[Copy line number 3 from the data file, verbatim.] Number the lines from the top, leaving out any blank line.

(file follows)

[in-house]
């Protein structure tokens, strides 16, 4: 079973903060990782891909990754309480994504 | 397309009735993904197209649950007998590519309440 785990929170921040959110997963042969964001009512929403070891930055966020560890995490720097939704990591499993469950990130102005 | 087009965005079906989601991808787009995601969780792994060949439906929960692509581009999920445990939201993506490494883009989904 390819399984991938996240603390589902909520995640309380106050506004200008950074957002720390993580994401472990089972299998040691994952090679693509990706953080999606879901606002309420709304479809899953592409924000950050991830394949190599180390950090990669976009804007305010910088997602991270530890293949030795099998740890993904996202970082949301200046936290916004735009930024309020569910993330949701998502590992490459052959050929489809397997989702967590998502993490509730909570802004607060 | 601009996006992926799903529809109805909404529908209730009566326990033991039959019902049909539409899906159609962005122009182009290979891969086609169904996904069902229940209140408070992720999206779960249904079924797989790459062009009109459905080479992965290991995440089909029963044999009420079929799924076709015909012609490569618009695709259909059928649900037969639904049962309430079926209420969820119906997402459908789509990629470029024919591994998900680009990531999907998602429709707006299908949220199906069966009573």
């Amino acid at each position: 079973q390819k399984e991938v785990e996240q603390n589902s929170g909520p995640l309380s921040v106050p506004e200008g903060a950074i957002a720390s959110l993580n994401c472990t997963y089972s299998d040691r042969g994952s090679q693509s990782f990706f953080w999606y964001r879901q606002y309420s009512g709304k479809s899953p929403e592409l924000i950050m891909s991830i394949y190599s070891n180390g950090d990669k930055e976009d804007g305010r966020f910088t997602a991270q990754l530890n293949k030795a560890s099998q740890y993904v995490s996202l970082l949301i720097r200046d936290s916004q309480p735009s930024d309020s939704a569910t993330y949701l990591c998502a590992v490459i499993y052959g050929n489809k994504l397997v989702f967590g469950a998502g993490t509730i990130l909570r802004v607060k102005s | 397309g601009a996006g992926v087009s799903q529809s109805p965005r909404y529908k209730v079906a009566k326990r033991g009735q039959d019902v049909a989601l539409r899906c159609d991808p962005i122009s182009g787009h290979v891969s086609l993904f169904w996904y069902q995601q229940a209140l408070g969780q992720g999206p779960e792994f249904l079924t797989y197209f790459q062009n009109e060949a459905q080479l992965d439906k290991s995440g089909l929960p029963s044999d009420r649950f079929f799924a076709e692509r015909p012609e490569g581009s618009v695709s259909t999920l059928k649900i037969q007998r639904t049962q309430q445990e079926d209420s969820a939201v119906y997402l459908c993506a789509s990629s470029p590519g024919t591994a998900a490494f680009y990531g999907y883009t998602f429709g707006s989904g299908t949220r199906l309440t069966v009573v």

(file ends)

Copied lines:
């Amino acid at each position: 079973q390819k399984e991938v785990e996240q603390n589902s929170g909520p995640l309380s921040v106050p506004e200008g903060a950074i957002a720390s959110l993580n994401c472990t997963y089972s299998d040691r042969g994952s090679q693509s990782f990706f953080w999606y964001r879901q606002y309420s009512g709304k479809s899953p929403e592409l924000i950050m891909s991830i394949y190599s070891n180390g950090d990669k930055e976009d804007g305010r966020f910088t997602a991270q990754l530890n293949k030795a560890s099998q740890y993904v995490s996202l970082l949301i720097r200046d936290s916004q309480p735009s930024d309020s939704a569910t993330y949701l990591c998502a590992v490459i499993y052959g050929n489809k994504l397997v989702f967590g469950a998502g993490t509730i990130l909570r802004v607060k102005s | 397309g601009a996006g992926v087009s799903q529809s109805p965005r909404y529908k209730v079906a009566k326990r033991g009735q039959d019902v049909a989601l539409r899906c159609d991808p962005i122009s182009g787009h290979v891969s086609l993904f169904w996904y069902q995601q229940a209140l408070g969780q992720g999206p779960e792994f249904l079924t797989y197209f790459q062009n009109e060949a459905q080479l992965d439906k290991s995440g089909l929960p029963s044999d009420r649950f079929f799924a076709e692509r015909p012609e490569g581009s618009v695709s259909t999920l059928k649900i037969q007998r639904t049962q309430q445990e079926d209420s969820a939201v119906y997402l459908c993506a789509s990629s470029p590519g024919t591994a998900a490494f680009y990531g999907y883009t998602f429709g707006s989904g299908t949220r199906l309440t069966v009573v």